However, our area has a drought, so watering the lawn is an issue. We’re looking into replacing what’s left of our lawn (the last summer was particularly bad for water here) with native grasses and flowers. We’re looking at a mix of grasses so that it’ll look relatively good even if we let it grow longer than a traditional suburb lawn gets.
The type we’re looking at will grow 3 to 4 inches tall – and then stop. So it’ll be on the long side, but it should mean much less mowing. Our kids are excited about that! Thankfully, we don’t have an HOA to worry about. If we did, we’d have to ensure that our lawn-replacement plans complied with those covenants – or get a variance.
Pro tip: grow a lawn of native grasses and flowers if possible. Then, let it grow. You’ll have far less mowing to do – and you’ll be helping the butterflies and local bird populations.
Be smart with plant choices
As you build your backyard garden or backyard, make sure you’re smart with plant choices.
- Don’t plant things that won’t grow easily within your zone.
- Consider using native or drought-tolerant plants if water is a concern in your area.
- Use trees for shade.
- Plant shade-tolerant plants under the trees.
If your city or area has a water conservation district, check with them. Many offer free landscape design classes to help you focus on water-smart plant choices. But hey – it’ll also help you design the yard!
Connect areas with paths
We can also install a path around the yard or connect the various areas.
Before you build the path, think about what you’ll be doing around the path.
For example, I suggest using wood chips instead of rocks if you build a path through the grass. This has nothing to do with aesthetics – it’s easier to mow the lawn when we don’t have to be careful about accidentally flinging a pebble at someone with the lawn mower blade. Plus, the lawn mower won’t break if it eats wood chips. Rocks can break it, though!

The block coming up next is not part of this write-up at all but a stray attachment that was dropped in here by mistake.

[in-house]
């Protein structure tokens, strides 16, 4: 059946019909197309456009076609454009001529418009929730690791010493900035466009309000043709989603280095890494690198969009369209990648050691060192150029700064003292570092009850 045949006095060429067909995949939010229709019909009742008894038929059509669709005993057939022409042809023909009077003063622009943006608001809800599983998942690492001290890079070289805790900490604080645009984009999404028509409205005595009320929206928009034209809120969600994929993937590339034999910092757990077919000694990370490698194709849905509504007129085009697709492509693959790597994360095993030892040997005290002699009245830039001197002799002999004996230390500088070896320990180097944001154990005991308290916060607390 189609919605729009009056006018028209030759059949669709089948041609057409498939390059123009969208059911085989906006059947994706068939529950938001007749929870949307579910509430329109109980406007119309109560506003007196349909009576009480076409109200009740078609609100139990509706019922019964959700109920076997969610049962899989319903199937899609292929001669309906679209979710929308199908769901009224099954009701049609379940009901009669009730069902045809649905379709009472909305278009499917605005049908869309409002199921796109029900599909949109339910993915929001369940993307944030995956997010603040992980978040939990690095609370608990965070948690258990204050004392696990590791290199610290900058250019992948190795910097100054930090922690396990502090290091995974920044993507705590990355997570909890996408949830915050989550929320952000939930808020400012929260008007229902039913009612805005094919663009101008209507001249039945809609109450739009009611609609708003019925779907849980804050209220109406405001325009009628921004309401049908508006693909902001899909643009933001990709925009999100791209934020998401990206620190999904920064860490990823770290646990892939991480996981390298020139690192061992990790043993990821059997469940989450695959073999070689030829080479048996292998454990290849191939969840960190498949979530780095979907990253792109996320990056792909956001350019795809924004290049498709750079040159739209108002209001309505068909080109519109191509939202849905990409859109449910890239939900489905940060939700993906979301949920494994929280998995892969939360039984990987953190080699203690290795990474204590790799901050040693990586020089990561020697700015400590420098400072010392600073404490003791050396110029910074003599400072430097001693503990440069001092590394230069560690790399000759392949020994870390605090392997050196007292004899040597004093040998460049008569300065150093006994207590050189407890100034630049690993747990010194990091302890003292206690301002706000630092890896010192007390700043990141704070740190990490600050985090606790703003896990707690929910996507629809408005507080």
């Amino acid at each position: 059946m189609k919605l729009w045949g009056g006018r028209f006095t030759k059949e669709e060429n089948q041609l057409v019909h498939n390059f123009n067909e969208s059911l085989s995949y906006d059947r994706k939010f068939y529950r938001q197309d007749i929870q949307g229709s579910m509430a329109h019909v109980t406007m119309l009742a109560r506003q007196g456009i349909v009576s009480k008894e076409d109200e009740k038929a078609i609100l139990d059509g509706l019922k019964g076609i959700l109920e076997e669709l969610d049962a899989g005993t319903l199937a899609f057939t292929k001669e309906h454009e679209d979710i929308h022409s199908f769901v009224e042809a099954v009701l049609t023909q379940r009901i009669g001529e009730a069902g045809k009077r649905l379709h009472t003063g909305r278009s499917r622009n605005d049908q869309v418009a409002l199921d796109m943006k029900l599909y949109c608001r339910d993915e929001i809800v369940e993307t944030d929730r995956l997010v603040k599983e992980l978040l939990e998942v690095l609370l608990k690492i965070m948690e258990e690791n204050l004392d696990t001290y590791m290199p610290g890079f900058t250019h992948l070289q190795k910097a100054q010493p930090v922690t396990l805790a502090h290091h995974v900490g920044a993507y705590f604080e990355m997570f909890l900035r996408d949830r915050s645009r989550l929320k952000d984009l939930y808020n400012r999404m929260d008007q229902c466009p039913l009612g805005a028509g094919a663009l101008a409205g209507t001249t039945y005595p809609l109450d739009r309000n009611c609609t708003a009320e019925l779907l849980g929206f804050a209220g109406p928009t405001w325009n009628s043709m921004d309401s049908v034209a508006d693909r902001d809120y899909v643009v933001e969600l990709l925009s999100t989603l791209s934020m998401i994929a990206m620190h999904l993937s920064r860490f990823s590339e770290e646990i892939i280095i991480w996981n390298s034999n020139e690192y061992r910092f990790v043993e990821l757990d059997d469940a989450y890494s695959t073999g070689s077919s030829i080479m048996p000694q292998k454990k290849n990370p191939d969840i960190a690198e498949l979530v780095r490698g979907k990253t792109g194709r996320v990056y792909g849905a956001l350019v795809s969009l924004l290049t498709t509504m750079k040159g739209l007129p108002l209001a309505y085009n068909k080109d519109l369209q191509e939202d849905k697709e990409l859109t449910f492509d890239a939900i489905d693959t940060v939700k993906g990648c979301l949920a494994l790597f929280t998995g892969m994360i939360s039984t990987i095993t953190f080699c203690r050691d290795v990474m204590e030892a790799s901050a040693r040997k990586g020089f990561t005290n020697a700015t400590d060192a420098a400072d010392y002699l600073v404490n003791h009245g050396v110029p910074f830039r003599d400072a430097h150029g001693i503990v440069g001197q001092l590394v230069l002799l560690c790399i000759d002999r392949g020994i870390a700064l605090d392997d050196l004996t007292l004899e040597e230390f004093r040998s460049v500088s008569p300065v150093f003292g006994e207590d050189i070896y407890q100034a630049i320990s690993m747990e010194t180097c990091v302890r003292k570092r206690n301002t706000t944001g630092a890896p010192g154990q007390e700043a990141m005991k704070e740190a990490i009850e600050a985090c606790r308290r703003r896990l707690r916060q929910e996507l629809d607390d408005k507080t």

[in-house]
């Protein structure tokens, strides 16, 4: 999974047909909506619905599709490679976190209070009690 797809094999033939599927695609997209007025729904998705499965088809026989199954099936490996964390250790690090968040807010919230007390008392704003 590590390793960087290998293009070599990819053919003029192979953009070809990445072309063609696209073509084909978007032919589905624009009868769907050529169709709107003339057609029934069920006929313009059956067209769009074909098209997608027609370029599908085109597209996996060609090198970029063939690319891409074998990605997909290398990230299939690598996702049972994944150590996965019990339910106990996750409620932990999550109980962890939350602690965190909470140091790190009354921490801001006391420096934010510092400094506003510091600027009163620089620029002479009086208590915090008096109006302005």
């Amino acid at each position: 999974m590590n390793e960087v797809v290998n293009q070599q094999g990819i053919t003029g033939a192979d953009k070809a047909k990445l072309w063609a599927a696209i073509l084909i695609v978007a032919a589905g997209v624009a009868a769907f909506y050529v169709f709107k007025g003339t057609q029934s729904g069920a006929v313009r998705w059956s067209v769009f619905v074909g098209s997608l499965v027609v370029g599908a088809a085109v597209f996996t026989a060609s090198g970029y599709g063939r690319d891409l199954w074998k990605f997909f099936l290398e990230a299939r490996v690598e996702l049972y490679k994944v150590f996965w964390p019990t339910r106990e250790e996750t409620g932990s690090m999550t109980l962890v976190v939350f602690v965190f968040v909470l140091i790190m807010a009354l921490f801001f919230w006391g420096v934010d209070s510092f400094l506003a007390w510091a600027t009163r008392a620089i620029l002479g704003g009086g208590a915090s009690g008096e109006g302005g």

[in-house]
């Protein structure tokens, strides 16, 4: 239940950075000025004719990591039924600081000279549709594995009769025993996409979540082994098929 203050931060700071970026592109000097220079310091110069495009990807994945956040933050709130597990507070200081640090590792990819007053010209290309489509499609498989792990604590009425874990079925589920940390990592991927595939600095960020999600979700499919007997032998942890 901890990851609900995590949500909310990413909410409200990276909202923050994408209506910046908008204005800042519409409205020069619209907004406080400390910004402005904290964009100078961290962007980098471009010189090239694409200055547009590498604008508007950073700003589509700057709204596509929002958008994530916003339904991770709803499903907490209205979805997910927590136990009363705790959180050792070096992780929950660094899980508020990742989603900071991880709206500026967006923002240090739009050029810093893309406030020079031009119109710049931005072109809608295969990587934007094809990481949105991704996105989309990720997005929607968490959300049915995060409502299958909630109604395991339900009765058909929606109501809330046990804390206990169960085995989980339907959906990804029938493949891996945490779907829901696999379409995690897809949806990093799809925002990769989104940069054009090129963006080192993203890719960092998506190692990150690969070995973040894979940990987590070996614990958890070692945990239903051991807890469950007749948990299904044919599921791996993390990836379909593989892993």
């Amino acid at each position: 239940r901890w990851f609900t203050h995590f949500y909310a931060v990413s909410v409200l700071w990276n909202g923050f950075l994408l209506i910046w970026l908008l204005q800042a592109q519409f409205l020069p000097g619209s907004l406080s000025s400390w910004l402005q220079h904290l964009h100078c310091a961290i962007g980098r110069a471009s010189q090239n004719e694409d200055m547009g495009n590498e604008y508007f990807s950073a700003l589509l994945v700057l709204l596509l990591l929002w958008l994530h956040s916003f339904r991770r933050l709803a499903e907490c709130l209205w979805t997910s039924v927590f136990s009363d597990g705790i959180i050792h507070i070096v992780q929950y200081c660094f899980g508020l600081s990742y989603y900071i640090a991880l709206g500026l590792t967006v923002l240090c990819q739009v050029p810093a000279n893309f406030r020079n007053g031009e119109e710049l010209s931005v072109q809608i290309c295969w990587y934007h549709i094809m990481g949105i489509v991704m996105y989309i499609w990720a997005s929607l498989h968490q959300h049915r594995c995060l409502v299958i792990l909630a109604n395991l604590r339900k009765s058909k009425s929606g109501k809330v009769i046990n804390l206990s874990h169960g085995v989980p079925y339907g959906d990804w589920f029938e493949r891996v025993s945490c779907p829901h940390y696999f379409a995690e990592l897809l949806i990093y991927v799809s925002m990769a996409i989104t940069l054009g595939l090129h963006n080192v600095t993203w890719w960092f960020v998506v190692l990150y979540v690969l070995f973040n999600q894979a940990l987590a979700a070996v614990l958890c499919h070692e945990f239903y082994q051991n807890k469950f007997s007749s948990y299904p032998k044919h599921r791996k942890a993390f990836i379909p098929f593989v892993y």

Use mulch to help control weeds
Something significant to keep in mind is discouraging weeds. When weeds establish, they become one the lengthiest jobs in the garden because we have to rip them out physically.
Mulch can help control the weeds if it is sufficiently thick. You’ll likely need at least 3 inches of mulch for it to be effective, though.
If the mulch alone isn’t enough, and you’re okay with using a preemergent herbicide (it’s far better than other options in my opinion!), then use preemergent herbicides before the weeds germinate (usually in March and April) to ensure you don’t have to rip them out of the ground by hand.
If you want more reading, this NC State source has great info on preemergent herbicides.
How Do You Take Care of a Large Garden?
To make the care of a large garden easier:
- Don’t plant too many plants
- Choose several species, but stick to a roster of no more than 7 or 8 total.
- Water, fertilize, mulch, and prune every one of them regularly.
The most difficult thing about caring for a large garden is the number of plants. Even if they’re all the same species (which is odd since there’s no creativity if you plant 40 identical plants).
When choosing the plant species, choose plants that coexist and have similar living requirements.
This includes fertilizer, sunlight, and water requirements. If possible (although understandable if it isn’t), choose plants that need the same amount of fertilizer in a year and plants that prefer the same (or at least a similar) NPK ratio.
This will make fertilizing easy, as we can do it all on one sunny Saturday and be done with it in a while. Suppose we have plants that require different fertilization timing and different fertilizers.
In that case, we’ll be fertilizing every other week and have to spend more on fertilizers because we’ll have to buy different varieties.
If a garden gets plenty of light, choose plants that need light – not plants that can get burned. If the garden is shady, choose plants that live in the shade and only get partial sun (such as calatheas).
Lastly, another way to make maintenance easy in large gardens is by choosing plants that can survive the winter.
Of course, we’ll have to provide some protection, but it’d be great if we didn’t have to take every one of our plants indoors during the winter.
How Do I Make a Big Garden Low-Maintenance and Water-Smart?